Fees bring in less than expected

Glacier visitor center uses money to cover extras

Posted: Wednesday, July 19, 2000

A new $3 fee at the Mendenhall Glacier Visitor Center brought in less cash in its first year than the U.S. Forest Service anticipated.

But the more than $500,000 it did raise has paid for a number of extras in and around the center.

The visitor center fee is part of a pilot program instituted by the Forest Service and other federal agencies nationwide over the past several years.

Under the program, Congress allowed land managers to collect fees for campgrounds, visitors' centers and similar facilities, keeping most of the money for local programs. The fee program was approved in 1996 for three years and then extended to Sept. 30, 2001.

Last year was the first for the fee program in Juneau, said Don Fisher, assistant director for the Forest Service's Alaska region recreation program.

Fees charged at the glacier visitor center, two Forest Service campgrounds, the large picnic shelter at Auke Village Recreation Area and for helicopter landings on the Juneau Icefield brought in $609,000 last year, he said.

The biggest chunk of that --- $524,000 --- came from the visitor center.

The $609,000 total is less than the approximately $800,000 Forest Service officials anticipated raising in Juneau, Fisher said.

That's probably mostly because the initial estimates were based on requiring all commercial tour companies to collect the fee from passengers before arriving at the glacier, he said.

There was a legal challenge to that requirement, Fisher said. So the Forest Service decided to leave it up to companies whether to make the fee part of their package tour or let passengers decide upon arrival whether they want to pay to come in.

Most of the large commercial operators have opted to tack the $3 fee on to their overall tour charge, Fisher said.

``If no one had prepaid you'd have a line stretched back toward Gastineau Channel of people waiting in line to get into the visitor center,'' he said.

But some of the smaller tour operators leave it up to their passengers whether to pay the fee or simply stand outside and gaze at the glacier.

Some opt for the latter. Fred Garber, visiting this week from Glenside, Pa., said he didn't see a reason to pay $3 to go into the center.

``The beautiful view's from here,'' he said, standing on a paved trail outside the center.

Walter Thompson of Louisville, Ky., also declined to pay $3 to go in. He said he'd already spent $185 for a helicopter flight that allowed him to walk on a glacier.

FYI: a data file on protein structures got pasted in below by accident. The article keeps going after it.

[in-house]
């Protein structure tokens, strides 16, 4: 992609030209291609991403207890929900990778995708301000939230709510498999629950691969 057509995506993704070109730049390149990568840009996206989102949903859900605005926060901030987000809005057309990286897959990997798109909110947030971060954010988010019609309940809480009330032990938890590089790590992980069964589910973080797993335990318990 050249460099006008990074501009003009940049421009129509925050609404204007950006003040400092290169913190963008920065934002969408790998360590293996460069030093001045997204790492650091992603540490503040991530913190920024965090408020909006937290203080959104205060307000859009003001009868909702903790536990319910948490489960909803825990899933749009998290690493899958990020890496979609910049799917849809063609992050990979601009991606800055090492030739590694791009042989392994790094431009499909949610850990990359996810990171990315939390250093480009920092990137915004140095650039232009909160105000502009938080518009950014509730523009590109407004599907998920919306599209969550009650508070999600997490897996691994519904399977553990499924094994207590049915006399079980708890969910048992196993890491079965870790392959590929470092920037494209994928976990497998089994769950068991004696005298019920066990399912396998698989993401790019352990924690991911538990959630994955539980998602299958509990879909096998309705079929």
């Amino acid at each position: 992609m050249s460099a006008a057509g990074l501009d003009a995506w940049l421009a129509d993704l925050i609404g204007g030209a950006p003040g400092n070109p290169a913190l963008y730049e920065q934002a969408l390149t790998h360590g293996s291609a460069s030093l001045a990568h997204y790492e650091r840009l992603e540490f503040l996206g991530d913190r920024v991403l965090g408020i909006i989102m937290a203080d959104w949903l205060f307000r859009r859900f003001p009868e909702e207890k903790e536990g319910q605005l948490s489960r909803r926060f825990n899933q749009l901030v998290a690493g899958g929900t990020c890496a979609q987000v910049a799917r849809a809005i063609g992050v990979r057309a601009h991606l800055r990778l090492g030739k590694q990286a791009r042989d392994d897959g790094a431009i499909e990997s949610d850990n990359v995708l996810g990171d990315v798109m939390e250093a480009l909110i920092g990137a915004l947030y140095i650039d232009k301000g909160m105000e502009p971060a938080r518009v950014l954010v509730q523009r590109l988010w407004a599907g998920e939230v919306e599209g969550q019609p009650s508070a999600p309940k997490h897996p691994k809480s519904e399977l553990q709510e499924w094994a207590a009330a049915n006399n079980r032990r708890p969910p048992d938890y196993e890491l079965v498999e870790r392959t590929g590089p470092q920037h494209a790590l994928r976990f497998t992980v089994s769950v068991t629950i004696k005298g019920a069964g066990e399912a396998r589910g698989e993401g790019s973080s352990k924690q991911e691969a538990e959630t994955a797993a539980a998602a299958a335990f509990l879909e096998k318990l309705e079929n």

The Forest Service hears from a few people who are philosophically opposed to paying fees to visit public places, figuring they've already paid taxes, Fisher said. However, he said, ``The vast majority have not complained.''

Ken Bentley from Manchester, England, said he had no problem paying a nominal fee for the visitor center. ``Something like this needs someone to take care of it, and unfortunately that costs money.''

Verda Wright of Salt Lake City, Utah, said the fee was included in her tour package, and she had no problem with it.

``Three dollars, that's not much money, don't you think?'' she said. ``You pay to get into Yellowstone, the Grand Canyon.''

People who don't want to pay the fee can still use the center's bathrooms, visit the gift shop and ask questions of an interpreter outside the center.

The visitor center fee has helped pay for extended hours, additional interpretive staff, trail work, children's programs, machinery to set cross-country ski tracks and operational costs of a new elevator, said Ron Marvin, acting recreation staffer at the Forest Service's Juneau Ranger District.

People previously paid fees for the Mendenhall and Auke Village campgrounds, but now those are part of the new program so the money stays in Juneau, rather than going to the U.S. Treasury. Some of that money is being used to help pay for extra operational costs associated with adding electrical, water and sewer hookups at the Mendenhall campground, Marvin said.

The fee for use of the Auke Rec shelter is paying for cleaning out fire pits and other maintenance work that wouldn't have been done as well without it, Marvin said.

The Forest Service is collecting fees at several other sites in Alaska, such as the Pack Creek bear-viewing area on Admiralty Island and the Begich, Boggs Visitor Center at Portage Glacier.

Altogether in Alaska the Forest Service fee program raised $773,700 in 1999, Fisher said.

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